Moated site at the vicarage of St Peter and St Paul's Church


Heritage Category:
Scheduled Monument
List Entry Number:
Date first listed:


Ordnance survey map of Moated site at the vicarage of St Peter and St Paul's Church
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The building or site itself may lie within the boundary of more than one authority.

Mid Suffolk (District Authority)
National Grid Reference:
TM 18066 77544

Reasons for Designation

Around 6,000 moated sites are known in England. They consist of wide ditches, often or seasonally water-filled, partly or completely enclosing one or more islands of dry ground on which stood domestic or religious buildings. In some cases the islands were used for horticulture. The majority of moated sites served as prestigious aristocratic and seigneurial residences with the provision of a moat intended as a status symbol rather than a practical military defence. The peak period during which moated sites were built was between about 1250 and 1350 and by far the greatest concentration lies in central and eastern parts of England. However, moated sites were built throughout the medieval period, are widely scattered throughout England and exhibit a high level of diversity in their forms and sizes. They form a significant class of medieval monument and are important for the understanding of the distribution of wealth and status in the countryside. Many examples provide conditions favourable to the survival of organic remains.

The moated site at The Vicarage survives well and will retain archaeological evidence for its construction and subsequent occupation during the medieval period. The possibility that it was originally occupied by a bishop's palace and the likelihood that it also contains evidence relating to an earlier Saxon minster gives the monument particular interest.


The monument includes a moated site adjacent to St Peter and St Paul's Church at the northern end of the village of Hoxne. It has been suggested that this was originally the site of the palace of the Bishops of Norwich in Hoxne, although by the 14th century the palace was located within the New Park, on the opposite side of the road which runs past the western side of the moat.

The moat, which ranges from about 7.5m to 12m in width and contains water, borders the north and west sides of a rectangular central platform measuring approximately 88m north-south by 55m, and continues around the south western corner and along the northern part of the east side. The southern end of the eastern side of the platform abuts the western boundary of the churchyard, and the moat may never have extended the full length of that side, but it is likely that it originally extended along the whole of the southern side and that the infilled eastern part of the southern arm survives as a buried feature.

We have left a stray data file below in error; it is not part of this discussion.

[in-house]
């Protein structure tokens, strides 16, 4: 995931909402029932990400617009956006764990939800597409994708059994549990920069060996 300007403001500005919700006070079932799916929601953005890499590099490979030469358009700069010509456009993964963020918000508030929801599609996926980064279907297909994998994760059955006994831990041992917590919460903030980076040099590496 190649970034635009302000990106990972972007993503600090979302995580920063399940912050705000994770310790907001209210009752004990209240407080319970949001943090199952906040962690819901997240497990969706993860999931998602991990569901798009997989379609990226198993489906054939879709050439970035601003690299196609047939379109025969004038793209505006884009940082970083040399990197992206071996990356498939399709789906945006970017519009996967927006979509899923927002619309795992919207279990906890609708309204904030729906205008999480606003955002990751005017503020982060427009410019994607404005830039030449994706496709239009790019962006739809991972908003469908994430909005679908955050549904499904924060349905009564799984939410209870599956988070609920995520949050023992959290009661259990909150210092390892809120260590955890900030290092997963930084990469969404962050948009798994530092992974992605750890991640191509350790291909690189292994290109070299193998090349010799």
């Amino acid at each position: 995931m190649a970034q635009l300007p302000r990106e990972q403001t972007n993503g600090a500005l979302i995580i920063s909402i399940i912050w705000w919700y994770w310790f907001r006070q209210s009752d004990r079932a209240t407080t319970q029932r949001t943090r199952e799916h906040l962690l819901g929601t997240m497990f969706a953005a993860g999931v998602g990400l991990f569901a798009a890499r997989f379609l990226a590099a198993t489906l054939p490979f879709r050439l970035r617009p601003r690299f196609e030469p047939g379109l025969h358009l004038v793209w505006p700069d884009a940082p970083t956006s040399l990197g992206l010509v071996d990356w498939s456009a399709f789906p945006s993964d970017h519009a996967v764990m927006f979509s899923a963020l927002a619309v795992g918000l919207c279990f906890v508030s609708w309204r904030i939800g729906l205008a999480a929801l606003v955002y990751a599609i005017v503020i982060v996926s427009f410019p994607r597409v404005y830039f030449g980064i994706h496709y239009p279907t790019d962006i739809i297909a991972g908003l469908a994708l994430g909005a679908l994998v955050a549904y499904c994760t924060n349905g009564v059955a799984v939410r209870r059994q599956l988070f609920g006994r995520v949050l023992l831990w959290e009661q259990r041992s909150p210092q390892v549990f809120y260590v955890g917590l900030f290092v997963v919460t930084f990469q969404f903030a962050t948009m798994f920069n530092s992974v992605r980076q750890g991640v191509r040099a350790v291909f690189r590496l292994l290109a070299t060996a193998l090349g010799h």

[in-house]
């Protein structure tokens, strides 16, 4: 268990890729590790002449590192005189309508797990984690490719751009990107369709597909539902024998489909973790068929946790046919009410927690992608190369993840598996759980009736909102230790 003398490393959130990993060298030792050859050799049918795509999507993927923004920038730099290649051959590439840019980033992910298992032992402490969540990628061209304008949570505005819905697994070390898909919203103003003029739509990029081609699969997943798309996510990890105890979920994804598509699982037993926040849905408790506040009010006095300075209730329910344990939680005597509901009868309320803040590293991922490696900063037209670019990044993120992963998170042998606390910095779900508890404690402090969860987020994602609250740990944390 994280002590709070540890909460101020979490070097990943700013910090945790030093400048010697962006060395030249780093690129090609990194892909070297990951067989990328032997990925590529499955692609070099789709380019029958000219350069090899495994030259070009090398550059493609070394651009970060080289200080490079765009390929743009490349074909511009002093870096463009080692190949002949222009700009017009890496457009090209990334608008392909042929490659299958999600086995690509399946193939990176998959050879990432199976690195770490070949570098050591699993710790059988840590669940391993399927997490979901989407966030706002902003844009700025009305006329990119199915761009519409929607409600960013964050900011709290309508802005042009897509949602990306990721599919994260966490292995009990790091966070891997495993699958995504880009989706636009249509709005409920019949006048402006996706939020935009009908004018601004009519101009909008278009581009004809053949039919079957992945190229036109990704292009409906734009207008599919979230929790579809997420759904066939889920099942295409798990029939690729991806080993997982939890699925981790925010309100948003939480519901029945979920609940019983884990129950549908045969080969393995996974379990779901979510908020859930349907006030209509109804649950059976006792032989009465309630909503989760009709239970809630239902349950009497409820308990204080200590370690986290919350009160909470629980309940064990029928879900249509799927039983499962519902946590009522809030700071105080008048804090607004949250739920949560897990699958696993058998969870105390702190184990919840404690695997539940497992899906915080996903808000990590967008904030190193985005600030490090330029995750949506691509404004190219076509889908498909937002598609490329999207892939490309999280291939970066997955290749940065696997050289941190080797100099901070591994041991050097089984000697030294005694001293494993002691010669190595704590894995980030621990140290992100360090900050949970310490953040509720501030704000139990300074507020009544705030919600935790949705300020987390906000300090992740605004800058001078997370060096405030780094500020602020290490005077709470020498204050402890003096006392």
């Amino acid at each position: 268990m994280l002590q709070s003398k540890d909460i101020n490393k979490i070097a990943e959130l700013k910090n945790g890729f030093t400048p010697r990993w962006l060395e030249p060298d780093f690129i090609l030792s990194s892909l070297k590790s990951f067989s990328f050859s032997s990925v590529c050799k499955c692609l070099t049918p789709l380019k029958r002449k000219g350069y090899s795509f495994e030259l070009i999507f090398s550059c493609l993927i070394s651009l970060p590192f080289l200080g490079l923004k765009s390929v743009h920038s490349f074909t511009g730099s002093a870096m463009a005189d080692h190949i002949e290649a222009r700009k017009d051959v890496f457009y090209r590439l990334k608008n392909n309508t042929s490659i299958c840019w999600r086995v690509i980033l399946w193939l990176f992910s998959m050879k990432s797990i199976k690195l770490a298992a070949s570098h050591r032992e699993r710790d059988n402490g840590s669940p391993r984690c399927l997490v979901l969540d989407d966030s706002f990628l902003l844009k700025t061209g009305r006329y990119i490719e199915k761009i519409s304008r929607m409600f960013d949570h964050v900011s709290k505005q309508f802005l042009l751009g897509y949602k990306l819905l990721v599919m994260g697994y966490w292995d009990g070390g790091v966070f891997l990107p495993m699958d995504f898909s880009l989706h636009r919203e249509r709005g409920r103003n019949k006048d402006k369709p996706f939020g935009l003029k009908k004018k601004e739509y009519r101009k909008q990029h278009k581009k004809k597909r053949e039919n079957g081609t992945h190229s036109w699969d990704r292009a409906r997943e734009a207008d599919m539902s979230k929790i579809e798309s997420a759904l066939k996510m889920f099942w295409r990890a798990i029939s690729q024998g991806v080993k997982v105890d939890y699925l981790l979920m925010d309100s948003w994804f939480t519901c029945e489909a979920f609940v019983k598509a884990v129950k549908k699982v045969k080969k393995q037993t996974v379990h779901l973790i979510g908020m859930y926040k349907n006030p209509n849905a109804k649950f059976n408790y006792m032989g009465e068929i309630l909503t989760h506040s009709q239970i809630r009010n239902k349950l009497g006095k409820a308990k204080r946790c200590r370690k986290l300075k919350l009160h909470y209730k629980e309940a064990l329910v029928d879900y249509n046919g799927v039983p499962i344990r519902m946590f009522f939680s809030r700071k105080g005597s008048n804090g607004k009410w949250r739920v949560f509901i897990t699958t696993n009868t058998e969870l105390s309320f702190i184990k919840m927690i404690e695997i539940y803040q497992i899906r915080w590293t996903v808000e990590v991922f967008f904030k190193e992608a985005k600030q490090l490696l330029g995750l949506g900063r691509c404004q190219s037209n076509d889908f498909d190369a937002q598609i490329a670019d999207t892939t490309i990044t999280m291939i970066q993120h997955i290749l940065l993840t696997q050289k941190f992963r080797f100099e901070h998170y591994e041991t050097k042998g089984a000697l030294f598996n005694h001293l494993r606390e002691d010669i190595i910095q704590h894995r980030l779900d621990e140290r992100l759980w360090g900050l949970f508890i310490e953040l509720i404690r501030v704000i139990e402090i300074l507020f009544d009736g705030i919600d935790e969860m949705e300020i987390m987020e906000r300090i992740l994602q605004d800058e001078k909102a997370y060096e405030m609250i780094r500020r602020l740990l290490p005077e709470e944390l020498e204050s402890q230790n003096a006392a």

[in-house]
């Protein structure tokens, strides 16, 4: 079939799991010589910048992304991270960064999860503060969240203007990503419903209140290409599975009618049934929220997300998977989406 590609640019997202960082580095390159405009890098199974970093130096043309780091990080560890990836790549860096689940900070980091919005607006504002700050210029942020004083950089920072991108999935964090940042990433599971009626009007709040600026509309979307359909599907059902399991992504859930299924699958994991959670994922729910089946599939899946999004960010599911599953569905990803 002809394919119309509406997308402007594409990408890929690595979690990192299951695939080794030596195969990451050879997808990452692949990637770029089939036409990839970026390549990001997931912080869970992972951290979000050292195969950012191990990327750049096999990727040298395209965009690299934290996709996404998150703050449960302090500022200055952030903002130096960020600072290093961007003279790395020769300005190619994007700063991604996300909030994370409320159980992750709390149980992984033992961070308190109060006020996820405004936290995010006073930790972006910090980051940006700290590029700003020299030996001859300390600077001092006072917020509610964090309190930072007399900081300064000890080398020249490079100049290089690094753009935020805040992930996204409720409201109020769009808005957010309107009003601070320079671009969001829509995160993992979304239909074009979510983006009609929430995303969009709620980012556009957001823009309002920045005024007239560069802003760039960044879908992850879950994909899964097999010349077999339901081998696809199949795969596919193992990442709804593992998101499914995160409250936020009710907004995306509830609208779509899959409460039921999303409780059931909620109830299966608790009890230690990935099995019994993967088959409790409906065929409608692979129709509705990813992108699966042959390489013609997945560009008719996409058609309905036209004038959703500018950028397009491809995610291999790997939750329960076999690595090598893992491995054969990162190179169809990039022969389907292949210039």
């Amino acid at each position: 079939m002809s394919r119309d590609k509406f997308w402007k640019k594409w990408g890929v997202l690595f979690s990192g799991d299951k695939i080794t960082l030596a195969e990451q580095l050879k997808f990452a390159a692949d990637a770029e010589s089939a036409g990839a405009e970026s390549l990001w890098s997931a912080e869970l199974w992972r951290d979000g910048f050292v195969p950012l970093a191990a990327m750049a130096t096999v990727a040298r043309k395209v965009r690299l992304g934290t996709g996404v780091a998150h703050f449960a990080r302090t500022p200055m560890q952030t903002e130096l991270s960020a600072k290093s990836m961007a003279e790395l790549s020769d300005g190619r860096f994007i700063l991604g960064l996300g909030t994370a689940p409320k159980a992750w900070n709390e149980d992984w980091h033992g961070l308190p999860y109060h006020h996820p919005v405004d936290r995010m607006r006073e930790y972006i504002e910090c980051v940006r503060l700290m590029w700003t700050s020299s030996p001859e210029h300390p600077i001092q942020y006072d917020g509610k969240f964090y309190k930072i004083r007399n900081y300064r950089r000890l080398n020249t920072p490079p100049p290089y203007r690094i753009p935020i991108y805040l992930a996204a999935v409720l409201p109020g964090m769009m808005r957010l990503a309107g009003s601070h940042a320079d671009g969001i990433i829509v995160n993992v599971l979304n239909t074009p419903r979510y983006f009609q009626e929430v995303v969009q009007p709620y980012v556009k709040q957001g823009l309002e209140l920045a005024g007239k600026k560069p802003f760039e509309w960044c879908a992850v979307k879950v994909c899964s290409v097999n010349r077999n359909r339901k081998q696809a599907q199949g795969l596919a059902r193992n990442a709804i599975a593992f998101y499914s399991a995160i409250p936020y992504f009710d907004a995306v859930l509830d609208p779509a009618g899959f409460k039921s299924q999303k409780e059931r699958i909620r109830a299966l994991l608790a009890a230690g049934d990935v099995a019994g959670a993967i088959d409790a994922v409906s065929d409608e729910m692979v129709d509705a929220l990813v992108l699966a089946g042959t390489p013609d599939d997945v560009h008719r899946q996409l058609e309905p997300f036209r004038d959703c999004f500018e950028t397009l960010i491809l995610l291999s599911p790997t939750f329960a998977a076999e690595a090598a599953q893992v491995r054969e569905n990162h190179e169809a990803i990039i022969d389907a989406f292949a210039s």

The Vicarage, which is a Listed Building Grade II, dated in parts to the 15th century and to the early to mid-16th century, stands near the centre of the moated site.

There was a church in Hoxne, dedicated to St Ethelbert, before the Conquest, and an episcopal see was established here following the disruption of the Danish incursion in the later 9th century. Both the church and the episcopal see are documented in the will of Bishop Theodred of East Anglia and London, dated to around AD 950, in which he refers to his `bishopric' in Hoxne. It is clear from the will that the church was a minster, or mother church for a large area, served by a community of priests, and the community of priests is referred to again in the will of Bishop Aelfric in 1035-1038. The Domesday survey of 1086 confirms the existence of the episcopal see before 1066 and records that it was within a manor held by Bishop Aelfric before 1066 and by William, Bishop of Thetford thereafter. It is probable that the minster was on the site of the present church and the community of priests would have lived adjacent to it. Bishop Herbert de Losinga gave the church to the monks of the priory he founded at Norwich and, according to Blomefield, the 18th century historian, the monks of the priory, which was subsequently founded in Hoxne in the 12th century, were housed at first at the bishop's palace, before removing to the precinct constructed around the chapel of St Edmund about 1km to the south of the church. The size of the moated site, which is larger than those usually associated with rectories, suggests that it was of some importance and is consistent with it having been at one time the site of the bishop's palace.

A number of features are excluded from the scheduling. These are: the Vicarage, all garden walls, fences, inspection chambers, service poles, paving, yard surfaces and the surface of the driveway; however the ground beneath all these features is included.

MAP EXTRACT The site of the monument is shown on the attached map extract.


The contents of this record have been generated from a legacy data system.

Legacy System number:
Legacy System:


Books and journals
Evans, M C, 'Proc Suffolk Inst Archaeol' in The Contribution of Hoxne to the Cult of St Edmund, , Vol. 36 Pt 3, (1987), 183


This monument is scheduled under the Ancient Monuments and Archaeological Areas Act 1979 as amended as it appears to the Secretary of State to be of national importance. This entry is a copy, the original is held by the Department for Digital, Culture, Media and Sport.

End of official listing

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